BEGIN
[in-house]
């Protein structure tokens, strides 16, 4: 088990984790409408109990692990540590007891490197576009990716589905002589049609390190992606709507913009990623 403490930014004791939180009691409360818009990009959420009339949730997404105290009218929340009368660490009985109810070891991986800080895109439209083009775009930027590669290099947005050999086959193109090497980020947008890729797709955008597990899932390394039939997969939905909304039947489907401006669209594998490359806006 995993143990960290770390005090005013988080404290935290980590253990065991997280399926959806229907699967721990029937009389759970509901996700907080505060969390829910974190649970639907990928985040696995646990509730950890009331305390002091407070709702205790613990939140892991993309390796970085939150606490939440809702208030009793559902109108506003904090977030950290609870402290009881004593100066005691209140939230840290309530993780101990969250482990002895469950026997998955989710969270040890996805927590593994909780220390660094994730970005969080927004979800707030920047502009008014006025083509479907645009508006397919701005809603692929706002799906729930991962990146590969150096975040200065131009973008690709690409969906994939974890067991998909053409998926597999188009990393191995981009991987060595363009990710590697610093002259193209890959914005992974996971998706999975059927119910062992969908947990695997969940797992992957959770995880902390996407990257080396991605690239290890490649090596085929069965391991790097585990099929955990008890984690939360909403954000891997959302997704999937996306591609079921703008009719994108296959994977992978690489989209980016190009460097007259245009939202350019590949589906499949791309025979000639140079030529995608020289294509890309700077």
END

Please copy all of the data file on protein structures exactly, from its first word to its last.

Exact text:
[in-house]
């Protein structure tokens, strides 16, 4: 088990984790409408109990692990540590007891490197576009990716589905002589049609390190992606709507913009990623 403490930014004791939180009691409360818009990009959420009339949730997404105290009218929340009368660490009985109810070891991986800080895109439209083009775009930027590669290099947005050999086959193109090497980020947008890729797709955008597990899932390394039939997969939905909304039947489907401006669209594998490359806006 995993143990960290770390005090005013988080404290935290980590253990065991997280399926959806229907699967721990029937009389759970509901996700907080505060969390829910974190649970639907990928985040696995646990509730950890009331305390002091407070709702205790613990939140892991993309390796970085939150606490939440809702208030009793559902109108506003904090977030950290609870402290009881004593100066005691209140939230840290309530993780101990969250482990002895469950026997998955989710969270040890996805927590593994909780220390660094994730970005969080927004979800707030920047502009008014006025083509479907645009508006397919701005809603692929706002799906729930991962990146590969150096975040200065131009973008690709690409969906994939974890067991998909053409998926597999188009990393191995981009991987060595363009990710590697610093002259193209890959914005992974996971998706999975059927119910062992969908947990695997969940797992992957959770995880902390996407990257080396991605690239290890490649090596085929069965391991790097585990099929955990008890984690939360909403954000891997959302997704999937996306591609079921703008009719994108296959994977992978690489989209980016190009460097007259245009939202350019590949589906499949791309025979000639140079030529995608020289294509890309700077």